Thanksgiving is a tradition that brings loved ones together from all over the country;sometimes from all over the world! As you gather to enjoy the holiday, impress your family and friends with some of the interesting facts below!
The famous pilgrim celebration at Plymouth Colony Massachusetts in 1621 is traditionally regarded as the first American Thanksgiving. However, there are actually 12 claims to where the “first” Thanksgiving took place: two in Texas, two in Florida, one in Maine, two in Virginia, and five in Massachusetts.
In October of 1777 all 13 colonies celebrated Thanksgiving for the first time; however it was a one-time affair commemorating a victory over the British at Saratoga.
Held every year on the island of Alcatraz since 1975, “Unthanksgiving Day” commemorates the survival of Native Americans following the arrival and settlement of Europeans in the Americas.
The turkeys typically depicted in Thanksgiving pictures are not the same as the domestic turkeys most people eat at Thanksgiving. Domestic turkeys usually weigh twice as much and are too large to fly.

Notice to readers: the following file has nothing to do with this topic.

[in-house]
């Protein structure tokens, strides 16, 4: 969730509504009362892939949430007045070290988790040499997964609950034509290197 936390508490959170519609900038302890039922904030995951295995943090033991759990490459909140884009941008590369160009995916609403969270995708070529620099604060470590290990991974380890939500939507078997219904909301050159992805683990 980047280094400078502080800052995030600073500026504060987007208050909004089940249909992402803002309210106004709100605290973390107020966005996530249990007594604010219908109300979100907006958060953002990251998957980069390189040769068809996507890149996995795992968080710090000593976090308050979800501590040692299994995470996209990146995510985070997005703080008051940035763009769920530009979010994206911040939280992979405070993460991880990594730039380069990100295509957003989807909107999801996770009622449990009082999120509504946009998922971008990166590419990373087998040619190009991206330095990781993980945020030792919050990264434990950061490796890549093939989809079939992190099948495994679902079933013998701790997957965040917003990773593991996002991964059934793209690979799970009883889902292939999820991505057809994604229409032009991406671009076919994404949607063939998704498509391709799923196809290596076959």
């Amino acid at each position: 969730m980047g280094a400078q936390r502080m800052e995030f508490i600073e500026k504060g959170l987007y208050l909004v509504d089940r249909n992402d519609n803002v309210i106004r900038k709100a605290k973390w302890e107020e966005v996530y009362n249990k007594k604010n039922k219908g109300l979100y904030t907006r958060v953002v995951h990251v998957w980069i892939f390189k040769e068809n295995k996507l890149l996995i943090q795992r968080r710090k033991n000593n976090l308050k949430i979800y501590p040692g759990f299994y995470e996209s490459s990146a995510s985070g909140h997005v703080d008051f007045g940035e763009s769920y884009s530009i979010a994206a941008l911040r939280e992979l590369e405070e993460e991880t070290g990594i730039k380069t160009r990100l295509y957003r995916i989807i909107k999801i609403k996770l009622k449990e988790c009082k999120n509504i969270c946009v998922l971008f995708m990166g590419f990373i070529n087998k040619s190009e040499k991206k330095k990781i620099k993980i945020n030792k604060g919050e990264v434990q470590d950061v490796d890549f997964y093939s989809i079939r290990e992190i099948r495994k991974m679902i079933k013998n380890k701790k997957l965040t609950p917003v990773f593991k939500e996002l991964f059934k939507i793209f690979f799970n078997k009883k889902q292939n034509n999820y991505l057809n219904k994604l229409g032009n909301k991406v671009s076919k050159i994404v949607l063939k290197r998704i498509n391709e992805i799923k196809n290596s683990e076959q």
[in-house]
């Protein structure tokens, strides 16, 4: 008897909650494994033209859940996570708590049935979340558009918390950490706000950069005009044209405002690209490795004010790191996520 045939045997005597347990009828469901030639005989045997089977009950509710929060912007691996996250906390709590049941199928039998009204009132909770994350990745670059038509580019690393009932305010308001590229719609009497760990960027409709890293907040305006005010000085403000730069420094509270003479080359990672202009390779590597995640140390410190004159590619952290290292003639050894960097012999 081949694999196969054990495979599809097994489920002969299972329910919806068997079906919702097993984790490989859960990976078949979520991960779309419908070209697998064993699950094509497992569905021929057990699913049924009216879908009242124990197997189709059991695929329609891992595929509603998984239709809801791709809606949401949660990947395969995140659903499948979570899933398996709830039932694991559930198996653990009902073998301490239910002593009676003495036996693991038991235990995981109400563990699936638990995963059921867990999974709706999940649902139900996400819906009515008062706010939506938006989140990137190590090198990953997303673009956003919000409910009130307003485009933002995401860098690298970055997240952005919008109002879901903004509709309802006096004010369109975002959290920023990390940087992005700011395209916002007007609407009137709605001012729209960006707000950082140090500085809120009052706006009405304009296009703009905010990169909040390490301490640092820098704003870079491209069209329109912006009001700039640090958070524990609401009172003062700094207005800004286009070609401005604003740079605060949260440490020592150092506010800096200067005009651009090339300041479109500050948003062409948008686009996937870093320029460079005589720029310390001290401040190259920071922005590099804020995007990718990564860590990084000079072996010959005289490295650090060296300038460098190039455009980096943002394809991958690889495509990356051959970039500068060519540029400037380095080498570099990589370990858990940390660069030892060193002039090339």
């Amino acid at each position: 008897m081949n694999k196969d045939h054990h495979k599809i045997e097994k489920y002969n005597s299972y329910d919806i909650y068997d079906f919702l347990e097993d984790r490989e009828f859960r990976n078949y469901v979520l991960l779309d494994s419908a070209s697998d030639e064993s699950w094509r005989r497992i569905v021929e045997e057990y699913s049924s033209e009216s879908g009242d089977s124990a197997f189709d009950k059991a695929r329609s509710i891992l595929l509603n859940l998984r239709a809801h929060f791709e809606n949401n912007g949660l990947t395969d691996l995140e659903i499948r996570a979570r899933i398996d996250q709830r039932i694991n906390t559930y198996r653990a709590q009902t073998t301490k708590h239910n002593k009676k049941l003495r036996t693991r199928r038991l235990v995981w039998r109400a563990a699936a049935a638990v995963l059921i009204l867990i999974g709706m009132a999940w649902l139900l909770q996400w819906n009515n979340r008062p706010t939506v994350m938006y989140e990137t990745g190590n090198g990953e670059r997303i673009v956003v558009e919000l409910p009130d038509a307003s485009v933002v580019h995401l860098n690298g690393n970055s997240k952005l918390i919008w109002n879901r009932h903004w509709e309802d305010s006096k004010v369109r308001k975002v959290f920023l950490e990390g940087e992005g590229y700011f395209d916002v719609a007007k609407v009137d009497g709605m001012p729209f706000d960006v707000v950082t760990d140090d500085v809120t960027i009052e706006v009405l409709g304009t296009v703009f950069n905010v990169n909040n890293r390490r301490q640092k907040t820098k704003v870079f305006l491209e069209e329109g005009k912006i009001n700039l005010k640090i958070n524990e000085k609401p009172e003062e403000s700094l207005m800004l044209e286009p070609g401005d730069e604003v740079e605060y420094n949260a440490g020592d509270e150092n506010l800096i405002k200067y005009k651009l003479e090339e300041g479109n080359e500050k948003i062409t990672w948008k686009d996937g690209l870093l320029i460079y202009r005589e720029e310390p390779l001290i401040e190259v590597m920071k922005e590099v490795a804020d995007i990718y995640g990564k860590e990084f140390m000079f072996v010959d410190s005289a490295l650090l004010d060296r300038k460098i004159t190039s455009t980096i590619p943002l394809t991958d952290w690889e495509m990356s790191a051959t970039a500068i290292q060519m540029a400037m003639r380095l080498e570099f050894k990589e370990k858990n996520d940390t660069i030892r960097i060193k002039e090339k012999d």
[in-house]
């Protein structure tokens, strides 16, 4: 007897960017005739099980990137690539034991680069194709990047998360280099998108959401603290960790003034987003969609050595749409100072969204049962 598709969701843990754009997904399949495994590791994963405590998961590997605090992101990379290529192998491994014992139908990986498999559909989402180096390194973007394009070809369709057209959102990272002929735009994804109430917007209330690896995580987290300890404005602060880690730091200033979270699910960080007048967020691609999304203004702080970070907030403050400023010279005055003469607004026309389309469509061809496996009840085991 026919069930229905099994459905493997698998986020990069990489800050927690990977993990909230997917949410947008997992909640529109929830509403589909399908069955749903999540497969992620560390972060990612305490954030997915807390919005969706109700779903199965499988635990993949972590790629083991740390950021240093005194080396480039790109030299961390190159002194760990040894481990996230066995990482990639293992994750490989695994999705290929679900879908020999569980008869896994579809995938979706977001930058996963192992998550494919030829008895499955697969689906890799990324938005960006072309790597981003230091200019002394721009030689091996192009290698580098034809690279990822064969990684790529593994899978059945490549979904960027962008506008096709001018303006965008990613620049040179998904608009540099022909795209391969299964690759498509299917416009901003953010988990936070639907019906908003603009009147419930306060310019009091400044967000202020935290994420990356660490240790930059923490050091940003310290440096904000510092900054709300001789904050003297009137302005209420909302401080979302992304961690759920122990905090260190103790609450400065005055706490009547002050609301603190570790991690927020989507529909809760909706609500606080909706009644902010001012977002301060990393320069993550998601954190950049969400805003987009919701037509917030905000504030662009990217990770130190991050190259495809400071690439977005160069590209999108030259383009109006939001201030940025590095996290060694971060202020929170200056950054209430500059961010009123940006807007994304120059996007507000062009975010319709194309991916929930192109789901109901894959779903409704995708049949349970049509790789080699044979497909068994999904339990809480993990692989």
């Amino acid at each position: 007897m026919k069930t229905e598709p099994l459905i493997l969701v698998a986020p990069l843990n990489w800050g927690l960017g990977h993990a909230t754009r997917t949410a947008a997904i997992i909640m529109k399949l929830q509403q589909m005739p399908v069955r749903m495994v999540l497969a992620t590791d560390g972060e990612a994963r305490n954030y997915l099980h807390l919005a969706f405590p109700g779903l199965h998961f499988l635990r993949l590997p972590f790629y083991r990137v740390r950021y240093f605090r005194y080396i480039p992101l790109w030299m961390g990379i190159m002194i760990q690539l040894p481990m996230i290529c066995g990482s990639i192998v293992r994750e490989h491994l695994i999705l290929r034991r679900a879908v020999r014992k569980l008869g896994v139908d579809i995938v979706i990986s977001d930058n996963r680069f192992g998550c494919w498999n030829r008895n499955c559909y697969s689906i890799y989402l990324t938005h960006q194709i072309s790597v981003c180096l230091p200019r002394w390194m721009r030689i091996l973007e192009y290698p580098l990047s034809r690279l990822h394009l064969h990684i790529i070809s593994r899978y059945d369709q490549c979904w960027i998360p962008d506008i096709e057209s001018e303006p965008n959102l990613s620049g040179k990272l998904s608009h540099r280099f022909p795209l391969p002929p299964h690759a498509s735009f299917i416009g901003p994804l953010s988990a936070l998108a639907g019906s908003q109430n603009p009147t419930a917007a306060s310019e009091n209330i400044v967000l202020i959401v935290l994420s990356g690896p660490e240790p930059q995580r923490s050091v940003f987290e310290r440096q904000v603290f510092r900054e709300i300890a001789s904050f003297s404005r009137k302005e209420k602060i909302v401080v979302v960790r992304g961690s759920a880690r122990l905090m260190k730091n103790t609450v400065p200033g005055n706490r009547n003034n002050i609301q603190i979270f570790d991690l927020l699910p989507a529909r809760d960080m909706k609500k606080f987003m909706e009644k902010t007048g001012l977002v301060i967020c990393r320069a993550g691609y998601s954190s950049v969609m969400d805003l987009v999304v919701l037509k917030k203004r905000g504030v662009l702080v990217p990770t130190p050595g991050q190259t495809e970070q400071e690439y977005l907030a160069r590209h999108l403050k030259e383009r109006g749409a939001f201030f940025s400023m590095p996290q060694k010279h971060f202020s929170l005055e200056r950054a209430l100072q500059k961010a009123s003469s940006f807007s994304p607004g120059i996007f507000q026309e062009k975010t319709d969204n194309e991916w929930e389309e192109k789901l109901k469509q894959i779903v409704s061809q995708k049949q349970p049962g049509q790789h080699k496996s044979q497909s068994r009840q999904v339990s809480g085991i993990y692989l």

Speaking of turkeys, a spooked turkey can run at speeds up to 20 miles per hour. They can also burst into flight approaching speeds between 50-55 mph in a matter of seconds.
Twenty percent of cranberries eaten are eaten on Thanksgiving, but at the first Thanksgiving they probably weren’t present. Cranberries were actually used by Native Americans to treat arrow wounds and to dye clothes.
Turkey is the traditional dish for the Thanksgiving feast. In the US, about 280 million turkeys are sold for the Thanksgiving celebrations. There is no official reason or declaration for the use of turkey. They just happened to be the most plentiful meat available at the time of the first Thanksgiving in 1621, starting the tradition.
Sarah Josepha Hale, an American magazine editor, persuaded Abraham Lincoln to declare Thanksgiving a national holiday. She is also the author of the popular nursery rhyme “Mary Had a Little Lamb”.
Thanksgiving is the reason for TV dinners! In 1953, Swanson had so much extra turkey (260 tons) that a salesman told them they should package it onto aluminum trays with other sides like sweet potatoes — and the first TV dinner was born!
Originally known as Macy’s Christmas Parade—to signify the launch of the Christmas shopping season—the first Macy’s Thanksgiving Day Parade took place in New York City in 1924. It was launched by Macy’s employees and featured animals from the Central Park Zoo. Today, some 3 million people attend the annual parade and another 44 million watch it on television.